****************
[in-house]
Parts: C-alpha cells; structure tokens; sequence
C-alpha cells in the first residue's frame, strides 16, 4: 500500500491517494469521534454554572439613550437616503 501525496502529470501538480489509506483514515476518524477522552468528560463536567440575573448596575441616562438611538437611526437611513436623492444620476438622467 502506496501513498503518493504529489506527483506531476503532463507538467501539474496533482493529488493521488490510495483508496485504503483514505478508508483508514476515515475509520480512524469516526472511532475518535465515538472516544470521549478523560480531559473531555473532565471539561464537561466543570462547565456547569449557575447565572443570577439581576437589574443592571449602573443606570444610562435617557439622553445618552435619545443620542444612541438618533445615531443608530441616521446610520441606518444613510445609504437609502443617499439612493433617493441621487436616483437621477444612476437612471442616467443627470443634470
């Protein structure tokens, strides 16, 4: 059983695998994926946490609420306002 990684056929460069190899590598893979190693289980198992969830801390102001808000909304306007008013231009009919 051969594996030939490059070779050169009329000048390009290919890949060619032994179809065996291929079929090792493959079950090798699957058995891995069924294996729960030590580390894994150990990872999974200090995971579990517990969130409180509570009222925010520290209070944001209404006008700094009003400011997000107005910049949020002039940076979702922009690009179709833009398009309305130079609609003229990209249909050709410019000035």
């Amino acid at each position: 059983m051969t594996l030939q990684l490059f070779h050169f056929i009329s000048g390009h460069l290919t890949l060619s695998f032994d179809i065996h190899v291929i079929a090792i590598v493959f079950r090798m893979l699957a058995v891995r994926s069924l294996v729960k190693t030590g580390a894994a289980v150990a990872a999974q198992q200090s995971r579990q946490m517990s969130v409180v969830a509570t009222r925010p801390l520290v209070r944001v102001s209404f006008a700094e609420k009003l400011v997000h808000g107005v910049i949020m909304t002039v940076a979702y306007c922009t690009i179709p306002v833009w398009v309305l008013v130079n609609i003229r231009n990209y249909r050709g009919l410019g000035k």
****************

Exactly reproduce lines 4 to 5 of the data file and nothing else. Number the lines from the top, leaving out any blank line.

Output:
């Protein structure tokens, strides 16, 4: 059983695998994926946490609420306002 990684056929460069190899590598893979190693289980198992969830801390102001808000909304306007008013231009009919 051969594996030939490059070779050169009329000048390009290919890949060619032994179809065996291929079929090792493959079950090798699957058995891995069924294996729960030590580390894994150990990872999974200090995971579990517990969130409180509570009222925010520290209070944001209404006008700094009003400011997000107005910049949020002039940076979702922009690009179709833009398009309305130079609609003229990209249909050709410019000035």
């Amino acid at each position: 059983m051969t594996l030939q990684l490059f070779h050169f056929i009329s000048g390009h460069l290919t890949l060619s695998f032994d179809i065996h190899v291929i079929a090792i590598v493959f079950r090798m893979l699957a058995v891995r994926s069924l294996v729960k190693t030590g580390a894994a289980v150990a990872a999974q198992q200090s995971r579990q946490m517990s969130v409180v969830a509570t009222r925010p801390l520290v209070r944001v102001s209404f006008a700094e609420k009003l400011v997000h808000g107005v910049i949020m909304t002039v940076a979702y306007c922009t690009i179709p306002v833009w398009v309305l008013v130079n609609i003229r231009n990209y249909r050709g009919l410019g000035k």